Tuesday, February 2, 2010

The Politics of Problem Domains

(Picture from here.)

I ranted yesterday on Obama's new budget. There are some additional links and analysis and the actual budget in the Links of Interest section below.

I want to continue that rant a bit. Not because I think it will change anything-- that ship is clearly sailed. There are many articles discussing how Constellation is going to be shut down. The budget is cunningly built to ease the pain-- a high speed rail to Tampa to make the loss of shuttle workers more palatable. As if Tampa needed high speed rail.

I'm beginning to see a larger issue here.

In technical organizations, my preferred environment for the last thirty years, there is often the technical solution to the management problem. We'll use software or other technical mechanisms to substitute for bad management.

I'm beginning to think that these days we have management solutions to what is in reality engineering problems. Going to the moon, climate change, transportation infrastructure, etc.-- these are not management or political problems. They are technical problems. They are engineering problems. It is the determination of which technical problem to address and the parameters to work within that should be decided politically. A political system has problems managing issues that extend beyond the election cycle-- this is why we have agencies and bureaucracies. It's their job to act as frequency dampeners to the complex wave form of politics.

Since we are no longer a technical society-- Hell, we have difficult thinking critically, much less thinking technically-- the whole mess is left to the political process.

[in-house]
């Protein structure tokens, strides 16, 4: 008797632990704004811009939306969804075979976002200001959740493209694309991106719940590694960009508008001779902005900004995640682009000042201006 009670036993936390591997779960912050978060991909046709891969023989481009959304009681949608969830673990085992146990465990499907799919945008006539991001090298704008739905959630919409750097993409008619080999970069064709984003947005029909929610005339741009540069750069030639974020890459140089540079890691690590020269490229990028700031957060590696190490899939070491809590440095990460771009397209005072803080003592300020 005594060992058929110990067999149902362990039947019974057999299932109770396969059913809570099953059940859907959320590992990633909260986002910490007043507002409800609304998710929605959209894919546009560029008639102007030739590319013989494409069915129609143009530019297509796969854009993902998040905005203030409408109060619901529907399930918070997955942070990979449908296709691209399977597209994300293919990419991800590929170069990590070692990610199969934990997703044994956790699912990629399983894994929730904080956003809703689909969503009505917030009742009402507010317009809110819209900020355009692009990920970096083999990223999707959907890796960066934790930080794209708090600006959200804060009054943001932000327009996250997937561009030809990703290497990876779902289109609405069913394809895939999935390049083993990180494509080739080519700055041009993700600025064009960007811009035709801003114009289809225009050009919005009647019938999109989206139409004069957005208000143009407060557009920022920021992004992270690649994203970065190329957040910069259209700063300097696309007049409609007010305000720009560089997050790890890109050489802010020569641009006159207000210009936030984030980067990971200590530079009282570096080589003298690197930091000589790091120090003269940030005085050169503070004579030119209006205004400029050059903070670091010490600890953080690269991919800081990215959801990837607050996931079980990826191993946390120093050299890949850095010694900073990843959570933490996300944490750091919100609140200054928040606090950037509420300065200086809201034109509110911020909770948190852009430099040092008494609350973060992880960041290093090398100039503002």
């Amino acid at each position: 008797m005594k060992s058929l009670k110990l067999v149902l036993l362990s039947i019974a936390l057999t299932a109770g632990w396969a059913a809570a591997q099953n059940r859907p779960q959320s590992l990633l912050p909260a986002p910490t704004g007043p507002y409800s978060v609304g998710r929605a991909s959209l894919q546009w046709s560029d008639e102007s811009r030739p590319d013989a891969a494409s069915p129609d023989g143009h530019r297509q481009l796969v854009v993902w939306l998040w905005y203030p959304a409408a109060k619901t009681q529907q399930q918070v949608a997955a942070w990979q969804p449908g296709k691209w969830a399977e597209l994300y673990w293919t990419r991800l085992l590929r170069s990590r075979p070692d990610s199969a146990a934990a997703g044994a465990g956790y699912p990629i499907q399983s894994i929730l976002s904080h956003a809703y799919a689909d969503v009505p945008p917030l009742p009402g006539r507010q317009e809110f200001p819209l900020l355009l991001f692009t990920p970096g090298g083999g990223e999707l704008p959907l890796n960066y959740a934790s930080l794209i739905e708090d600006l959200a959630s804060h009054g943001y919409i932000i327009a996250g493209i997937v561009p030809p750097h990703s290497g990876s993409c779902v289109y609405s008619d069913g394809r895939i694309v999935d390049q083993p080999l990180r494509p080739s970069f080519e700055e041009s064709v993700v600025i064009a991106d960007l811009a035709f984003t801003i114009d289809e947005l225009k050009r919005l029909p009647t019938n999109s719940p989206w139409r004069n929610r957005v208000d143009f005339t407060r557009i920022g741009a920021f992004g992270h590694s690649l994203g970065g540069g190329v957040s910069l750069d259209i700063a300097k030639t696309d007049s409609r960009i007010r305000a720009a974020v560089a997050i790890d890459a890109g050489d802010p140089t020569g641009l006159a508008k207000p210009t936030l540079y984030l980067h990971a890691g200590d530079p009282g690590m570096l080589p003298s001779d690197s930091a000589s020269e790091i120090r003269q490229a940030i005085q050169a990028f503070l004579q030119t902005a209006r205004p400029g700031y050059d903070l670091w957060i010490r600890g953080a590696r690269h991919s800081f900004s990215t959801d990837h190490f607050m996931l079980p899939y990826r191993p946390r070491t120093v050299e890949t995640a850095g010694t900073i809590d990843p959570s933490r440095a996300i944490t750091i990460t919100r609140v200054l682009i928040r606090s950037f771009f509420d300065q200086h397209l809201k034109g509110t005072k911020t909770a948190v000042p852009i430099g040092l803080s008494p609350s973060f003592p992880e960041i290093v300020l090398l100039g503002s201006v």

Here's how you solve a technical problem: you get a small team together. You decide on the limitations of a budget, the parameters of the problem and the operating boundaries of the problem domain. A deadline for a solution is imposed. Then, you get out of the way.

This doesn't have to be done by government. However, it is important to remember that large corporations are often no more efficient or cost effective than any other large institution. Prime contractors are no less willing to spend money than anybody else-- that's why God invented fixed price contracts.
Wall of Idiots
Blonds at the Times, original article here
V: Dueling Coroners
Robin Hood, Zombie Killer

Links of Interest
NASA reboot, here, here, here, here, here, here actual budget here
Advanced Space Propulsion Concepts
Understanding deep ocean currents
24 Hours... of physics
More dinosaurs => birds
California City
V: You have been Scienced
V: The iPad
V: Dowdy Kitchen Man
Best Blog Entry Ever
V: Pneumatic robot walker
V: lathing zen
V: Les Trois Inventeurs
Power from work

Cheap analog pressure sensor
Roman shade
Spray on liquid glass
Infinity card

No comments:

Post a Comment